Reader Kara Brothers says, “One of my favorite accomplishments of hers is her focus on changing how women’s health is viewed, emphasizing not only reproductive health, but also important health issues women face, such as heart disease. She’s also increased the number of women in leadership and research positions. ‘Overcome barriers and exceed expectations,‘ she’d say."
Michelle Obama, First Lady
The first black First Lady has proved to be more than just a famous wife and mother, but an inspiring leader to all women. She set aside her own impressive career in law, the public sector and education to fill a role that demands intelligence and grace under pressure, all the while doing so with impeccable style.
Reader Cherish Samuels says, “She is an accomplished wife and mother who, in spite of her critics, still manages to smile and keep it together ... and all while wearing cute and affordable trend-setting fashions!”
LearnVester Nancy Cooke also admires Ms. Obama. “She is walking a path that no other black woman in history has walked. Her insistence on maintaining a healthy and strong family—even under the extreme rigors of being the first black First Family—is very inspiring and makes me proud of her every day.”
Image Credit: An Honorable German/Flickr
Issa Rae, Star and Producer of Misadventures of an Awkward Black Girl
In 2011 when Issa Rae didn’t see a good representation of her experience on screen, the 2007 Stanford grad created her own series on YouTube called Misadventures of an Awkward Black Girl, which has since become an internet sensation.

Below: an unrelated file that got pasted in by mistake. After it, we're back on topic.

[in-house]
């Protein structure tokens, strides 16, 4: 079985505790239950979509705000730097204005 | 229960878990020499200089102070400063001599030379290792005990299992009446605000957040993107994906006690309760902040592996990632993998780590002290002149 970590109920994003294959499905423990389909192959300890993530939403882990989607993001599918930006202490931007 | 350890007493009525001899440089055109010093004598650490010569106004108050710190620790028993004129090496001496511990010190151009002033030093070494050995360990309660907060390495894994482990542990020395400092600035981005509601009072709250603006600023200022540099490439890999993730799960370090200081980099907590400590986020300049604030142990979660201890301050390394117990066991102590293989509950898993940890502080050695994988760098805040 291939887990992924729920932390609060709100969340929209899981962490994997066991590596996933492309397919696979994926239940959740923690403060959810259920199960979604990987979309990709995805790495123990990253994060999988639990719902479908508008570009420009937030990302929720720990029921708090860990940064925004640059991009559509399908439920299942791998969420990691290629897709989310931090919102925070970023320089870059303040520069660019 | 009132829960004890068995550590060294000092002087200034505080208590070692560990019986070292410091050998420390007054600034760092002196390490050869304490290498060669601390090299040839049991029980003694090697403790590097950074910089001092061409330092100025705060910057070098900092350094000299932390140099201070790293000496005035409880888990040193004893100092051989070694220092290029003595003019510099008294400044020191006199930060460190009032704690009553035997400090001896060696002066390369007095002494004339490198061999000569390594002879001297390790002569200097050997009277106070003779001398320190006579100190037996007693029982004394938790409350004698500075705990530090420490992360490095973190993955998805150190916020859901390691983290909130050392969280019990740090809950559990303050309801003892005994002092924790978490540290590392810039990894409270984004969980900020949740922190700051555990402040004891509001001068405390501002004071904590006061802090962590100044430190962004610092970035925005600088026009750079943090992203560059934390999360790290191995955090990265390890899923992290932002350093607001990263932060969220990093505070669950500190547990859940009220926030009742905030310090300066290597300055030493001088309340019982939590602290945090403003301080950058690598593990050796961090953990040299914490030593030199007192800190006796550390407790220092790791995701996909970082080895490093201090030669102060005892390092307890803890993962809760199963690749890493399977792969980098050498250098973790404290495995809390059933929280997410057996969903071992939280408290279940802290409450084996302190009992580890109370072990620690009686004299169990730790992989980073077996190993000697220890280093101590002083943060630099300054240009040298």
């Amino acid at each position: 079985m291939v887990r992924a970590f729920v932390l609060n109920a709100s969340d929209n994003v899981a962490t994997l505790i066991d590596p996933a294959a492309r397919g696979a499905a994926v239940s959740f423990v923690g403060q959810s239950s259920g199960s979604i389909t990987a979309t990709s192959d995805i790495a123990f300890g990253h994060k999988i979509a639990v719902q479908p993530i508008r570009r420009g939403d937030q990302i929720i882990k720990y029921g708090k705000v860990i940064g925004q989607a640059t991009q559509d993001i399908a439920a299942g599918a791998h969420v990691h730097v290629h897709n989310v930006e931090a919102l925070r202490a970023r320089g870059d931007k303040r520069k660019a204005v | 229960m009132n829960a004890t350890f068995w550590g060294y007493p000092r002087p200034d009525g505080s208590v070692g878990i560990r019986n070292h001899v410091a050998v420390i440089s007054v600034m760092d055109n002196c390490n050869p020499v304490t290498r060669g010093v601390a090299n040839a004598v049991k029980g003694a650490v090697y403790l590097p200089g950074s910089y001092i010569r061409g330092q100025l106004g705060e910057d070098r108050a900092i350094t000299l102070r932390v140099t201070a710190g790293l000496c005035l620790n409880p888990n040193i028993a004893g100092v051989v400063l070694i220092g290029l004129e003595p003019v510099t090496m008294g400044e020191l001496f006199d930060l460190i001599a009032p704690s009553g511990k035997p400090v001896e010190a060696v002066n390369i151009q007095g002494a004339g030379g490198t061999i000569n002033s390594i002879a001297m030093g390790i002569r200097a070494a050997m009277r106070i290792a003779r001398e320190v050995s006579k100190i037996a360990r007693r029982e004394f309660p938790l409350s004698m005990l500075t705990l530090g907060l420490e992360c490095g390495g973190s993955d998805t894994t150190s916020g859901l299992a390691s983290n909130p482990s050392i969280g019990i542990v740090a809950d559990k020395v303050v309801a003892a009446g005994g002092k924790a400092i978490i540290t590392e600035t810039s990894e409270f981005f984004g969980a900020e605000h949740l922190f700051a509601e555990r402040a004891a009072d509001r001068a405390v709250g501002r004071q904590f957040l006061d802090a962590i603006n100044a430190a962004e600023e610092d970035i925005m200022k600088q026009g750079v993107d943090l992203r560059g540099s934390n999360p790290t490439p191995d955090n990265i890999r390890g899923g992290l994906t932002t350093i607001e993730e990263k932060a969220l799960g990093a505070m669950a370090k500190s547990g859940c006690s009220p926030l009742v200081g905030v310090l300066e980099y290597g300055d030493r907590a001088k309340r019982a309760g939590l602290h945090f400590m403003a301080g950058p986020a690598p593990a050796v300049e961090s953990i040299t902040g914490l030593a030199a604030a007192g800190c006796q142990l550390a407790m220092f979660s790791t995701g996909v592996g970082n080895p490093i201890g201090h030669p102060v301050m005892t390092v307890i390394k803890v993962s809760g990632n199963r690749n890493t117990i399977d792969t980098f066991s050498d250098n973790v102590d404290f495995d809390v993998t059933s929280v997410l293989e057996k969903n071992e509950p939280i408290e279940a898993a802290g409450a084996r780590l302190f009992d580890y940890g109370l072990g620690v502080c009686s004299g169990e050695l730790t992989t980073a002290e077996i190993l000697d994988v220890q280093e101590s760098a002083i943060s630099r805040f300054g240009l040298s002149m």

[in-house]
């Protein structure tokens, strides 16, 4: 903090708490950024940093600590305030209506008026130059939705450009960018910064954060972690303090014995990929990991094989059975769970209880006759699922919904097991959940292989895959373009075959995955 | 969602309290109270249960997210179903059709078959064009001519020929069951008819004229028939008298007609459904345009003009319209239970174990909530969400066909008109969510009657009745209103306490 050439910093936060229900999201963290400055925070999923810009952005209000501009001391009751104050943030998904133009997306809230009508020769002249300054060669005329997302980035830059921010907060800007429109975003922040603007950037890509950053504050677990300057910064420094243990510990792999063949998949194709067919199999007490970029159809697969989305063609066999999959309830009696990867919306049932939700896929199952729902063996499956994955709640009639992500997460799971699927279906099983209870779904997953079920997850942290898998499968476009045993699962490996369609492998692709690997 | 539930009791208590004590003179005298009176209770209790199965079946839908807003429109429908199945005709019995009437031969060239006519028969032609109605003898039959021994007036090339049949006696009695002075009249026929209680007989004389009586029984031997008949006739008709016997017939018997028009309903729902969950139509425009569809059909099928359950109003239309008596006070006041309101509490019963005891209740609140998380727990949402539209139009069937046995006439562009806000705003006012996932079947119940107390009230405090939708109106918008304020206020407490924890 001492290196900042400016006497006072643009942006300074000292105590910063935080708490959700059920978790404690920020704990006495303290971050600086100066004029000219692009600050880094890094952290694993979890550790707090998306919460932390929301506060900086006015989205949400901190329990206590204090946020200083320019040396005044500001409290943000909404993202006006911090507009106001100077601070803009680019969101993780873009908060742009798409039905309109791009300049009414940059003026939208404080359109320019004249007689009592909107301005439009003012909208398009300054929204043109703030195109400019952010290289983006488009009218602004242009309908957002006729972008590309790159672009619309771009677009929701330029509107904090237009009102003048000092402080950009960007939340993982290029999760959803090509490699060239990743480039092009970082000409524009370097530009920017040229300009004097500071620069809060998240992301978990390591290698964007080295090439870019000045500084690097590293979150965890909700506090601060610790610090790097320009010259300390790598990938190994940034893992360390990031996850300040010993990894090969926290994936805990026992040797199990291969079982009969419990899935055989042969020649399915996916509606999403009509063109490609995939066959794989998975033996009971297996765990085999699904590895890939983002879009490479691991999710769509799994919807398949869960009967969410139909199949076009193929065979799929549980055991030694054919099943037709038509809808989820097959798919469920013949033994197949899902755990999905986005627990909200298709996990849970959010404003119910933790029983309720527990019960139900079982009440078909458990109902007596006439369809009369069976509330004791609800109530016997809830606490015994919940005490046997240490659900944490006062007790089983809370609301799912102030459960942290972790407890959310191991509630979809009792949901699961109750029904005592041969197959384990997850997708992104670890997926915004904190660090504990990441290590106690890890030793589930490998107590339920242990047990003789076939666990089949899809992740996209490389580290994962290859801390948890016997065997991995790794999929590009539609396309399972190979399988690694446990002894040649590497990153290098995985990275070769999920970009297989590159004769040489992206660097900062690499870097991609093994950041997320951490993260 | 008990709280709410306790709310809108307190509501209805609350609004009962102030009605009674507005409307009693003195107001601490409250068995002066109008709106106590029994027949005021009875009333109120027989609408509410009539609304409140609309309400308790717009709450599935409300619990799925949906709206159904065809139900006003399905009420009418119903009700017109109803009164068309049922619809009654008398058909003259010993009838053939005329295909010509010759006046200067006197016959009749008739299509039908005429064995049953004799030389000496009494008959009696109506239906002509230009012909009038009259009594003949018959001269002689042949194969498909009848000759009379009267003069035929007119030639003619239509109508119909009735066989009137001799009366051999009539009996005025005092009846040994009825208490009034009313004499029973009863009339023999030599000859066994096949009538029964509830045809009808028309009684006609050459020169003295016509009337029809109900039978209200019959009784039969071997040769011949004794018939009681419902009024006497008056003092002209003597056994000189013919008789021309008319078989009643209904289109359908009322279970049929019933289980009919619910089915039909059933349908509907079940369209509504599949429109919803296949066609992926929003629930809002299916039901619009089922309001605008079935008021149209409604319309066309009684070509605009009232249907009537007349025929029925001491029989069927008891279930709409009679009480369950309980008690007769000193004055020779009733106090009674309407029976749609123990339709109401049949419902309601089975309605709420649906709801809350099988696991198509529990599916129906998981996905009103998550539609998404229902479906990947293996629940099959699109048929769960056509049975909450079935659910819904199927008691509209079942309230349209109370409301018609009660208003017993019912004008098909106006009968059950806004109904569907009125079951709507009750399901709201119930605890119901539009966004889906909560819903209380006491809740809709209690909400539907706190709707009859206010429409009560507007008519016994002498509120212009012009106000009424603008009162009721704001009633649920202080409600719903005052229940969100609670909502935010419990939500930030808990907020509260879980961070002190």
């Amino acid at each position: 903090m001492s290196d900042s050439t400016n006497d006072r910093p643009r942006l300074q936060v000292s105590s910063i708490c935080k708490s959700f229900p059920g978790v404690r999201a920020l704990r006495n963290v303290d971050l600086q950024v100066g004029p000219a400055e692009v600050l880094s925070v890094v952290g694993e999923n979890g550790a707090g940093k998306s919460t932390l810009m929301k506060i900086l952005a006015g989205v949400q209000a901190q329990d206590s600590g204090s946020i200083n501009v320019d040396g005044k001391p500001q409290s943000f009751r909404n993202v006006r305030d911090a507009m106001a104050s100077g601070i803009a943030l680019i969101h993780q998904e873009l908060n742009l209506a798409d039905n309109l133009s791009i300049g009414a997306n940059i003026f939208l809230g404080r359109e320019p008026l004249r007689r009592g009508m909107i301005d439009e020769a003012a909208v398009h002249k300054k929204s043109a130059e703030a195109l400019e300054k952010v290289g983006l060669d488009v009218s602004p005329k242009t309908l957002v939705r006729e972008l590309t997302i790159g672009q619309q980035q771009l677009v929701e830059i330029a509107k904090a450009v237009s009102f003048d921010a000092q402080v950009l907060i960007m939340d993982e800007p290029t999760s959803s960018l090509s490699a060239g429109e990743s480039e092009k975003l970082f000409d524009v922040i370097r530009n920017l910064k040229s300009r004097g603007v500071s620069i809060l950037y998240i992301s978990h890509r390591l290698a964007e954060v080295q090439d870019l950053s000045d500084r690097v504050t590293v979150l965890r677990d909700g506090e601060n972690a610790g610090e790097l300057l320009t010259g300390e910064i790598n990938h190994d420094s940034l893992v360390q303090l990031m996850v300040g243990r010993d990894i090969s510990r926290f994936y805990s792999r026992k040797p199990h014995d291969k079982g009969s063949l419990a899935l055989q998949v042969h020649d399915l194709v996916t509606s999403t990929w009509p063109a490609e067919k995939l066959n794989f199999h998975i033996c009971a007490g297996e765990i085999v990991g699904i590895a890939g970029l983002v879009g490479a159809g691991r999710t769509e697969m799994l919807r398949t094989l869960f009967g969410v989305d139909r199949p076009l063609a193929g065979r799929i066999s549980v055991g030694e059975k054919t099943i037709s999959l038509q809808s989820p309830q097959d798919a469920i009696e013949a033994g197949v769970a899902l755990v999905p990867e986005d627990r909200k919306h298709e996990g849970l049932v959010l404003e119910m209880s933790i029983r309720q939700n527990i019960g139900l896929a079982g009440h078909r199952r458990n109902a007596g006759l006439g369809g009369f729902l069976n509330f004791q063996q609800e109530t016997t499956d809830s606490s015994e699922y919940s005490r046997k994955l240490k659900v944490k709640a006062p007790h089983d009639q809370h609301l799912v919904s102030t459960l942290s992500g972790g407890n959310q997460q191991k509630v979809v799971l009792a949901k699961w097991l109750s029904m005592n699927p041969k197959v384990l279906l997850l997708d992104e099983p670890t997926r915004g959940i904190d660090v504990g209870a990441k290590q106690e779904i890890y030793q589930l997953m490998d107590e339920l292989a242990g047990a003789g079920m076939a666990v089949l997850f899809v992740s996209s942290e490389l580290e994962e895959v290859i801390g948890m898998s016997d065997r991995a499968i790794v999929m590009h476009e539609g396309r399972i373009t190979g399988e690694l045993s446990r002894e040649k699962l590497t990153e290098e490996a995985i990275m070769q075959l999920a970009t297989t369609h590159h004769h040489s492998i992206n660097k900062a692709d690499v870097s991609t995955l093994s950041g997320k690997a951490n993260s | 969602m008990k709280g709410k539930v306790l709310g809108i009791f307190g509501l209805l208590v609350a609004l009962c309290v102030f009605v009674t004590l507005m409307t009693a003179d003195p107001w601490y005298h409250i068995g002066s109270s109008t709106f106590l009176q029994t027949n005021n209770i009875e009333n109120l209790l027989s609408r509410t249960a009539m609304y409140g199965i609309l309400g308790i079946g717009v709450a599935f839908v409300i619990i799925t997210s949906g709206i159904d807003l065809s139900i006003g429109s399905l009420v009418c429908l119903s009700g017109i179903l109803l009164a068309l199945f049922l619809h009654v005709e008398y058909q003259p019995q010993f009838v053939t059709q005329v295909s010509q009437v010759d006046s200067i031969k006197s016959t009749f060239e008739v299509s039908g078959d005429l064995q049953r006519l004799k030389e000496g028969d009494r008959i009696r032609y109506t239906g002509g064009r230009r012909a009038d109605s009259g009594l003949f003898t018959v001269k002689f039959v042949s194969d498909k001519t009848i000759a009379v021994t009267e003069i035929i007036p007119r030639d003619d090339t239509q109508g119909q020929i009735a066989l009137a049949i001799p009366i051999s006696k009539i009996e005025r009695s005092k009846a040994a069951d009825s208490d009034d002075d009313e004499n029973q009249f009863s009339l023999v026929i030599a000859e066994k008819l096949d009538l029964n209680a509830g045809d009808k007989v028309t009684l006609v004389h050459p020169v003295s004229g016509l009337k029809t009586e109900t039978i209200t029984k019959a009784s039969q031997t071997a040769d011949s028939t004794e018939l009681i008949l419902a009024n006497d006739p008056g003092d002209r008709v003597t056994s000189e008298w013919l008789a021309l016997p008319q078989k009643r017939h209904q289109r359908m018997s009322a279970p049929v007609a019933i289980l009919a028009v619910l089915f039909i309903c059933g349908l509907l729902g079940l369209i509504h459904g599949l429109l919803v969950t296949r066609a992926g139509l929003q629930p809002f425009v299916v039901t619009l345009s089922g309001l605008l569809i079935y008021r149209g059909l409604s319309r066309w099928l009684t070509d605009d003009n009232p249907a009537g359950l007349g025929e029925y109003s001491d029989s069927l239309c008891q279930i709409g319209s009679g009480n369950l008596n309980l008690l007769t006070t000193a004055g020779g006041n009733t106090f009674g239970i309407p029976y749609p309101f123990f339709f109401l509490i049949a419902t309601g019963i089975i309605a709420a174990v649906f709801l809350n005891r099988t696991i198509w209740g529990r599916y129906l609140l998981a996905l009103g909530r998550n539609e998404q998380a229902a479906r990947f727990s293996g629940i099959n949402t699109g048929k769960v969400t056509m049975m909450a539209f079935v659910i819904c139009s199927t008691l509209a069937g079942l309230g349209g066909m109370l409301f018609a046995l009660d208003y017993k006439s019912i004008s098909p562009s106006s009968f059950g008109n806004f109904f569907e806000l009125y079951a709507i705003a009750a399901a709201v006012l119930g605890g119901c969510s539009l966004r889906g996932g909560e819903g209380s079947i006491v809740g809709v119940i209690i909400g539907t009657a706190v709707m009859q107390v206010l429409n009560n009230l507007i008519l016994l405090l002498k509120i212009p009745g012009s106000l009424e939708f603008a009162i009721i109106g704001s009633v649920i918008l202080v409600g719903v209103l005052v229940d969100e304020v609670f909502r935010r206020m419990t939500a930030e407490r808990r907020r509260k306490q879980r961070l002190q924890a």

LearnVest reader Jeamice Parker says, "These days it’s rare to see black men and women as lead characters (and not caricatures) on television sitcoms. Issa Rae is inspiring because she was able to use a variety of resources to bring my now favorite web series to life. It's one thing to have a vision, but to use creative ways to see it come to fruition makes everything worth it."
Julianne Malveaux, Economist, Author, Businesswoman
The brilliant Julianne Malveaux entered college in 11th grade and earned her B.A. and M.A. degrees in economics in three years. Her weekly columns appear in publications like Los Angeles Times, Detroit Free Press and the Charlotte Observer, she has contributed to USA Today and Ms. Magazine and has authored three books.
Reader Rebecca Nuttall says, “As a staff writer for the New Pittsburgh Courier, one of the country’s oldest African-American newspapers, I have the opportunity to read Julianne Malveaux’s column nearly every week. Malveaux uses her background in economics to illustrate progressive and insightful observations on gender, race and culture. When she cries out against racial and gender disparities, people listen."
Monique Greenwood, Author and Business Owner
Monique Greenwood parlayed her success in opening the famous Akwaaba Bed & Breakfast and the Akwaaba Café in Brooklyn, plus another B&B in Cape May, New Jersey, into a best-selling book to inspire other black women to reach the same professional heights.